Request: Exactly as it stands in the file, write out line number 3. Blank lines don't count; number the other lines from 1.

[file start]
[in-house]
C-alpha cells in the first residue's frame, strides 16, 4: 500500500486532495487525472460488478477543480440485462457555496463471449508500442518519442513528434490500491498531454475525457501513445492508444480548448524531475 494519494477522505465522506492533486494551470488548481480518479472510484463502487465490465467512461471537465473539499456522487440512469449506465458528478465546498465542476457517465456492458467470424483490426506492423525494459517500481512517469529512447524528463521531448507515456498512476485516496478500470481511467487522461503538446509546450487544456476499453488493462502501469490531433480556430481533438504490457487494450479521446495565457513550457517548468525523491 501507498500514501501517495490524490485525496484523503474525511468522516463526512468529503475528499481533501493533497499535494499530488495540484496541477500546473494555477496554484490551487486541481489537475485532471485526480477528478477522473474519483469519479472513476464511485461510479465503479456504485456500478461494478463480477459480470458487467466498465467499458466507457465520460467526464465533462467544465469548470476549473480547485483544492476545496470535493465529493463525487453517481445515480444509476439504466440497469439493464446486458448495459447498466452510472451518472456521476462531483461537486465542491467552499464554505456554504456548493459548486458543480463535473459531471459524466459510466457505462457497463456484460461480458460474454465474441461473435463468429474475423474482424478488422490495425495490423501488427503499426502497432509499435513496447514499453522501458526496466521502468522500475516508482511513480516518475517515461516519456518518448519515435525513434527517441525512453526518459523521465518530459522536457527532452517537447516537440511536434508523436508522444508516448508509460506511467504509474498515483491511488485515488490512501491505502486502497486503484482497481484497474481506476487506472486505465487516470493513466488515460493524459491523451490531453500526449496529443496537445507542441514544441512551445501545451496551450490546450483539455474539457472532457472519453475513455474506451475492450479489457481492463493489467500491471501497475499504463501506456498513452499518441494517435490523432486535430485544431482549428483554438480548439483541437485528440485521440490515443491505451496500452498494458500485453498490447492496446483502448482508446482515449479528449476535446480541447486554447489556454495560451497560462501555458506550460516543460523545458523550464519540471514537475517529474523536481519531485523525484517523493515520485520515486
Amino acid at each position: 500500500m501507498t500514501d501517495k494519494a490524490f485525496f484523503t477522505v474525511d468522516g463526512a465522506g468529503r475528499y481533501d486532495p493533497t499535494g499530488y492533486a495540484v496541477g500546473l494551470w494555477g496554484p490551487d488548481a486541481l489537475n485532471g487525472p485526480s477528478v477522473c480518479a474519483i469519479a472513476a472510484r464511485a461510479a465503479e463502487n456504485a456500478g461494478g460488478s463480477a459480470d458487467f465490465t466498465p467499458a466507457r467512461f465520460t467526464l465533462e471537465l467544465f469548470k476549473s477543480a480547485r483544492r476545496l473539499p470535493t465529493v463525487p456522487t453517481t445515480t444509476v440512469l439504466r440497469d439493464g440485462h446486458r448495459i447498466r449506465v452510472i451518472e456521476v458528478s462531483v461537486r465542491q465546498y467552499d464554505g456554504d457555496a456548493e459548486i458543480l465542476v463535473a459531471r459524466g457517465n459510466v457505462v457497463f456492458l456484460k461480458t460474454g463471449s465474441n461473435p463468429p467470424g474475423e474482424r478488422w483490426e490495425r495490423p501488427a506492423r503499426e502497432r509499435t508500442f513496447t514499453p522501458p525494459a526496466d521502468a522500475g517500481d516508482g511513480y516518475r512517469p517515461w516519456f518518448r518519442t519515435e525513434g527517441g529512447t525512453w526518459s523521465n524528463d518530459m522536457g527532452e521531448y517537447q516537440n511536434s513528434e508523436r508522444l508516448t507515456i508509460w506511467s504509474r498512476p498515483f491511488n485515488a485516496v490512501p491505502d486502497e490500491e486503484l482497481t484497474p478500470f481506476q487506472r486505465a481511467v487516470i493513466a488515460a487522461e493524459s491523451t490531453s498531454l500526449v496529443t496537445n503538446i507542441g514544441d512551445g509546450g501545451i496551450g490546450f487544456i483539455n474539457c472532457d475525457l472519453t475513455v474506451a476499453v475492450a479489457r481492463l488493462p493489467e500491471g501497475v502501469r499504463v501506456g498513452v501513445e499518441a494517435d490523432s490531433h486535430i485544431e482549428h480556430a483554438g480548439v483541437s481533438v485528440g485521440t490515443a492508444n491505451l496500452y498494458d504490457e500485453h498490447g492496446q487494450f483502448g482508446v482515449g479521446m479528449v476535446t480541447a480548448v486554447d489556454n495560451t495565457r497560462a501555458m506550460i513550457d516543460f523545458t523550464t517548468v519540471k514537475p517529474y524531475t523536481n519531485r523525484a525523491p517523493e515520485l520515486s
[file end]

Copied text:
Amino acid at each position: 500500500m501507498t500514501d501517495k494519494a490524490f485525496f484523503t477522505v474525511d468522516g463526512a465522506g468529503r475528499y481533501d486532495p493533497t499535494g499530488y492533486a495540484v496541477g500546473l494551470w494555477g496554484p490551487d488548481a486541481l489537475n485532471g487525472p485526480s477528478v477522473c480518479a474519483i469519479a472513476a472510484r464511485a461510479a465503479e463502487n456504485a456500478g461494478g460488478s463480477a459480470d458487467f465490465t466498465p467499458a466507457r467512461f465520460t467526464l465533462e471537465l467544465f469548470k476549473s477543480a480547485r483544492r476545496l473539499p470535493t465529493v463525487p456522487t453517481t445515480t444509476v440512469l439504466r440497469d439493464g440485462h446486458r448495459i447498466r449506465v452510472i451518472e456521476v458528478s462531483v461537486r465542491q465546498y467552499d464554505g456554504d457555496a456548493e459548486i458543480l465542476v463535473a459531471r459524466g457517465n459510466v457505462v457497463f456492458l456484460k461480458t460474454g463471449s465474441n461473435p463468429p467470424g474475423e474482424r478488422w483490426e490495425r495490423p501488427a506492423r503499426e502497432r509499435t508500442f513496447t514499453p522501458p525494459a526496466d521502468a522500475g517500481d516508482g511513480y516518475r512517469p517515461w516519456f518518448r518519442t519515435e525513434g527517441g529512447t525512453w526518459s523521465n524528463d518530459m522536457g527532452e521531448y517537447q516537440n511536434s513528434e508523436r508522444l508516448t507515456i508509460w506511467s504509474r498512476p498515483f491511488n485515488a485516496v490512501p491505502d486502497e490500491e486503484l482497481t484497474p478500470f481506476q487506472r486505465a481511467v487516470i493513466a488515460a487522461e493524459s491523451t490531453s498531454l500526449v496529443t496537445n503538446i507542441g514544441d512551445g509546450g501545451i496551450g490546450f487544456i483539455n474539457c472532457d475525457l472519453t475513455v474506451a476499453v475492450a479489457r481492463l488493462p493489467e500491471g501497475v502501469r499504463v501506456g498513452v501513445e499518441a494517435d490523432s490531433h486535430i485544431e482549428h480556430a483554438g480548439v483541437s481533438v485528440g485521440t490515443a492508444n491505451l496500452y498494458d504490457e500485453h498490447g492496446q487494450f483502448g482508446v482515449g479521446m479528449v476535446t480541447a480548448v486554447d489556454n495560451t495565457r497560462a501555458m506550460i513550457d516543460f523545458t523550464t517548468v519540471k514537475p517529474y524531475t523536481n519531485r523525484a525523491p517523493e515520485l520515486s